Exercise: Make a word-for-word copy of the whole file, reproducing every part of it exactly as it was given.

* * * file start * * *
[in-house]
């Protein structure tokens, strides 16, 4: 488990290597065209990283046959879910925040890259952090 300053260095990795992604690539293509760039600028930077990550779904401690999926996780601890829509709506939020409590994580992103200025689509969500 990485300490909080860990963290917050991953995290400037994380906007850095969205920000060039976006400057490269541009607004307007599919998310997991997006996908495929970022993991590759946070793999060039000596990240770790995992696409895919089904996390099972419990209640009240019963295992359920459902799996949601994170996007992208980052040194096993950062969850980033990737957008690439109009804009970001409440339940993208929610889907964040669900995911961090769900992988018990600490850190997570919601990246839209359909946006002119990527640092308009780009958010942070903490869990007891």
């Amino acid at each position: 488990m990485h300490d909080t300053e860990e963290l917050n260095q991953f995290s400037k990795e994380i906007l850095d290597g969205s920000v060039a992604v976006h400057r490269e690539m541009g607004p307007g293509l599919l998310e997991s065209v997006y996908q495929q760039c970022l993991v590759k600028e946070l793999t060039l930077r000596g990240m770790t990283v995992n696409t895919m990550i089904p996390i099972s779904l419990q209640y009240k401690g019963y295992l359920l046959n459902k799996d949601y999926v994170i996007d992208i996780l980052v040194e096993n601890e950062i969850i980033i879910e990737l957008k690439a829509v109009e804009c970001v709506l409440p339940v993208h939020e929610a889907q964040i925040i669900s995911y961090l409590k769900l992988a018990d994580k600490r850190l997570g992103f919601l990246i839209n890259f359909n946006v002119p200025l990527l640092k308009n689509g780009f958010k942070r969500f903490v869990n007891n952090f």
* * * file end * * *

[in-house]
């Protein structure tokens, strides 16, 4: 488990290597065209990283046959879910925040890259952090 300053260095990795992604690539293509760039600028930077990550779904401690999926996780601890829509709506939020409590994580992103200025689509969500 990485300490909080860990963290917050991953995290400037994380906007850095969205920000060039976006400057490269541009607004307007599919998310997991997006996908495929970022993991590759946070793999060039000596990240770790995992696409895919089904996390099972419990209640009240019963295992359920459902799996949601994170996007992208980052040194096993950062969850980033990737957008690439109009804009970001409440339940993208929610889907964040669900995911961090769900992988018990600490850190997570919601990246839209359909946006002119990527640092308009780009958010942070903490869990007891």
């Amino acid at each position: 488990m990485h300490d909080t300053e860990e963290l917050n260095q991953f995290s400037k990795e994380i906007l850095d290597g969205s920000v060039a992604v976006h400057r490269e690539m541009g607004p307007g293509l599919l998310e997991s065209v997006y996908q495929q760039c970022l993991v590759k600028e946070l793999t060039l930077r000596g990240m770790t990283v995992n696409t895919m990550i089904p996390i099972s779904l419990q209640y009240k401690g019963y295992l359920l046959n459902k799996d949601y999926v994170i996007d992208i996780l980052v040194e096993n601890e950062i969850i980033i879910e990737l957008k690439a829509v109009e804009c970001v709506l409440p339940v993208h939020e929610a889907q964040i925040i669900s995911y961090l409590k769900l992988a018990d994580k600490r850190l997570g992103f919601l990246i839209n890259f359909n946006v002119p200025l990527l640092k308009n689509g780009f958010k942070r969500f903490v869990n007891n952090f």